If you’re reading this, you should already know that no marketing channel operates in a vacuum. Communications and campaigns these days are all “integrated” with messages playing out over various media and platforms. Search is no different.
In a new report, search and social marketing agency Catalyst finds consumers use both search and social media throughout their entire customer journey, and they have complementary roles. Used together, the report finds, they can be powerful tools for any marketer.
“The challenge is getting the right mix of each,” Beth LeTendre, Catalyst’s CEO, tells Search Insider. “This study provides a look at how consumers use search and how and why.”
The study, commissioned by Catalyst and conducted by Forrester, finds that search — whether it be through traditional engines such as Google and Yahoo! or through other areas such as retailers’ Web sites or social media — is a primary tool throughout the entire customer journey. According to the study, 90% of customers use search to discover, explore and engage with brands. It is also heavily trusted, with 72% of consumers saying they trusted their search results.
“Search, wherever it happens, is a critical component to a larger effort,” says Chris Humber, head of the agency’s search practice. “It’s important that marketers understand that [search] is not the ultimate destination, it’s the point of departure that consumers use [on an informational journey].”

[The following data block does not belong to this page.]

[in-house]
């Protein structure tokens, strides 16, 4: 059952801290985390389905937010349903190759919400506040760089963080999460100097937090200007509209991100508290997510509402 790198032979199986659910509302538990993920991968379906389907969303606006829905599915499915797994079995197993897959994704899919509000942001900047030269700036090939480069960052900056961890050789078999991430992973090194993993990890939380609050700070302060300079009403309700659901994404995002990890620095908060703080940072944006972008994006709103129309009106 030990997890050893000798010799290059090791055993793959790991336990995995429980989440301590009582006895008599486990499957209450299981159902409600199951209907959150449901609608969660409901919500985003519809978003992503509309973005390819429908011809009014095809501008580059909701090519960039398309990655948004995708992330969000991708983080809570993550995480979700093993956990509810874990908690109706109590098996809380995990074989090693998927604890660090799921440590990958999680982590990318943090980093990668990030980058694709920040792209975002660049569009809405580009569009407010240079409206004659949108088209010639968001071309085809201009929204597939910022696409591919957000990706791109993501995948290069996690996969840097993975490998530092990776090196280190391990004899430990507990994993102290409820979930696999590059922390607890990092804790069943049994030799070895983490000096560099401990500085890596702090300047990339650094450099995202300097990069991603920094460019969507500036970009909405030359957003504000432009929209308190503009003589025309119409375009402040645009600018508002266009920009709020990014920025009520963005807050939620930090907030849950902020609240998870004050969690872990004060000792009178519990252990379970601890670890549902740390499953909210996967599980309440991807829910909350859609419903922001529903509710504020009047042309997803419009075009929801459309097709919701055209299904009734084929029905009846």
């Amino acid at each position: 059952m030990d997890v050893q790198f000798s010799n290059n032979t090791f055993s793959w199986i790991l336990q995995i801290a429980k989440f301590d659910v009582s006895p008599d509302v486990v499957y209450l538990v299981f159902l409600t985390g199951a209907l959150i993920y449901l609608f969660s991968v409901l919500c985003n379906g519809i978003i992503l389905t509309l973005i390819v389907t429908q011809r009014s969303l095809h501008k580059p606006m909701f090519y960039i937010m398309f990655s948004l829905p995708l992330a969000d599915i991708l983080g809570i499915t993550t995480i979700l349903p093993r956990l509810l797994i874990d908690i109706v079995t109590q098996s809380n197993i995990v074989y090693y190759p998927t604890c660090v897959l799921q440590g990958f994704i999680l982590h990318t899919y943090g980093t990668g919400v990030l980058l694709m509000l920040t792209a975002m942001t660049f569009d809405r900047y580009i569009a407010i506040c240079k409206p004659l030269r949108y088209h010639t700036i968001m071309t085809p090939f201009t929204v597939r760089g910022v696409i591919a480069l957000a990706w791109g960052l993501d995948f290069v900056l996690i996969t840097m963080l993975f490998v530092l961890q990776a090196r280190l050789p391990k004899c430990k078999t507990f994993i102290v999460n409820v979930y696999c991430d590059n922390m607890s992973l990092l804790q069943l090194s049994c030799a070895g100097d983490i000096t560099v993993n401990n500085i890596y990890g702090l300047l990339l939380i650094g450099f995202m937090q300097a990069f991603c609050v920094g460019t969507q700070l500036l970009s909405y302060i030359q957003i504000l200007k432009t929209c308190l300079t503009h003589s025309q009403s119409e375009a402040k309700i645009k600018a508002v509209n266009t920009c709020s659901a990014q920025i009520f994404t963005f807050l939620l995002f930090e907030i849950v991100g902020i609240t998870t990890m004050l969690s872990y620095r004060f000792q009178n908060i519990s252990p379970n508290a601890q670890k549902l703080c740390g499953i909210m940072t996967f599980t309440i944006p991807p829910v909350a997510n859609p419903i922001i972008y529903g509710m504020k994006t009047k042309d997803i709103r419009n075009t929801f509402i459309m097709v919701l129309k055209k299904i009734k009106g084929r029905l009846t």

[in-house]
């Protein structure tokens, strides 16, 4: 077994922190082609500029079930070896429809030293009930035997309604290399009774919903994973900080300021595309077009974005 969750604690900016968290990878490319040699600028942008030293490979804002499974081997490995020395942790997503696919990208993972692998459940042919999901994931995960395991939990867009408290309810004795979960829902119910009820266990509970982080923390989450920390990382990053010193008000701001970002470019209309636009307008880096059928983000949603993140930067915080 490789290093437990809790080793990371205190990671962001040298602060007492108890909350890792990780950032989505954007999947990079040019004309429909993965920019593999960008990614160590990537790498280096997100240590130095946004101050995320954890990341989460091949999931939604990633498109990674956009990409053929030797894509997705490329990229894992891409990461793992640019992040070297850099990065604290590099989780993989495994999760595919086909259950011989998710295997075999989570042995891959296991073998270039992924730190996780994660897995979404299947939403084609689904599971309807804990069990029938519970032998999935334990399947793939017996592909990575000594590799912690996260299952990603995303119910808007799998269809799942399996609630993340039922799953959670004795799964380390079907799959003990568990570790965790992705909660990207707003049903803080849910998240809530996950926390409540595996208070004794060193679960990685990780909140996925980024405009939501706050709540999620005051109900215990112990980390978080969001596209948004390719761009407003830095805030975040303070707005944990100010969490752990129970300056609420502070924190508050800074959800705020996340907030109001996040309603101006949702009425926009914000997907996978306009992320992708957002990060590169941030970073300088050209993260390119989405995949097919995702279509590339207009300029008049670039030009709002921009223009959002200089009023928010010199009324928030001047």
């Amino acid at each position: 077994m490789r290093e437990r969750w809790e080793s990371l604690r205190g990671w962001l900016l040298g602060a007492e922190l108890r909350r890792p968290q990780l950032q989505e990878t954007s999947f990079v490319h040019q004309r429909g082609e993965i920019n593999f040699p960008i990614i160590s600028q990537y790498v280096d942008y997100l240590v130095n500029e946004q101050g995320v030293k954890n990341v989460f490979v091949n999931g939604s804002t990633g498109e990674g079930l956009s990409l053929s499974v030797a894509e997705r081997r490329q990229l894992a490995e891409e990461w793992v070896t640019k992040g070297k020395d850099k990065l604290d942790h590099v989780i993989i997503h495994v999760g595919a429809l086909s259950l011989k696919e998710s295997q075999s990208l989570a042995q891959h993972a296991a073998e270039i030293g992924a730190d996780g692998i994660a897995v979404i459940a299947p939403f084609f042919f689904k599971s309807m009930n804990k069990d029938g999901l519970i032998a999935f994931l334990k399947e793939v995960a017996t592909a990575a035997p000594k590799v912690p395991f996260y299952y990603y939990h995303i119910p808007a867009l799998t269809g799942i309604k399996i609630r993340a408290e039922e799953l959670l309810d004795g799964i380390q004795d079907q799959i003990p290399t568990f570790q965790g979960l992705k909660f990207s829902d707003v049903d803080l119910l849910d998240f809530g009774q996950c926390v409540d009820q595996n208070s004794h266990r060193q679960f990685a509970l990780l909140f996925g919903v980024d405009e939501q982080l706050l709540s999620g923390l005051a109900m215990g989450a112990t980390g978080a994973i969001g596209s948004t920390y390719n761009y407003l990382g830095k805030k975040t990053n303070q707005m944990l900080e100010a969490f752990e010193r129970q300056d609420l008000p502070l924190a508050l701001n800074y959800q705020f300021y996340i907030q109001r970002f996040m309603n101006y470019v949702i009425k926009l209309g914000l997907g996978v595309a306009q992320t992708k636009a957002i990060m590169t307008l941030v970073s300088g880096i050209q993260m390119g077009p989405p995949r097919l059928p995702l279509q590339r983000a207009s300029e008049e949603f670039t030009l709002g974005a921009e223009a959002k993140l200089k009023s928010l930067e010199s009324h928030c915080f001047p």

At the same time, social is its own powerful tool. According to the study, more than 85% of customers use social for discovery and purchase consideration. In fact, 81% of customers reported that they purchased a product after initially hearing about it through their social connections (which can include brands: 43% of consumers said the purchase was influenced by a company’s social post when shopping, and 30% said they were influenced by paid social advertising).
“When [a social post] comes from a friend, there’s an implied endorsement,” Chris says. “When they see that and it catches their interest, it moves them into a consideration set.”
But here’s the kicker: The study finds that consumers who encountered both social and search advertising in their search spend more than those who don’t (as much as $250 more over the past three months) and are 9% more likely to act as brand advocates. Thus, it’s imperative for search and social marketing efforts to be aligned with each other before encountering the consumer.
“You don’t want people confused,” says Caitlin Francke, head of Catalyst’s social practice. “You want them clear as day when they’re going to buy your products.”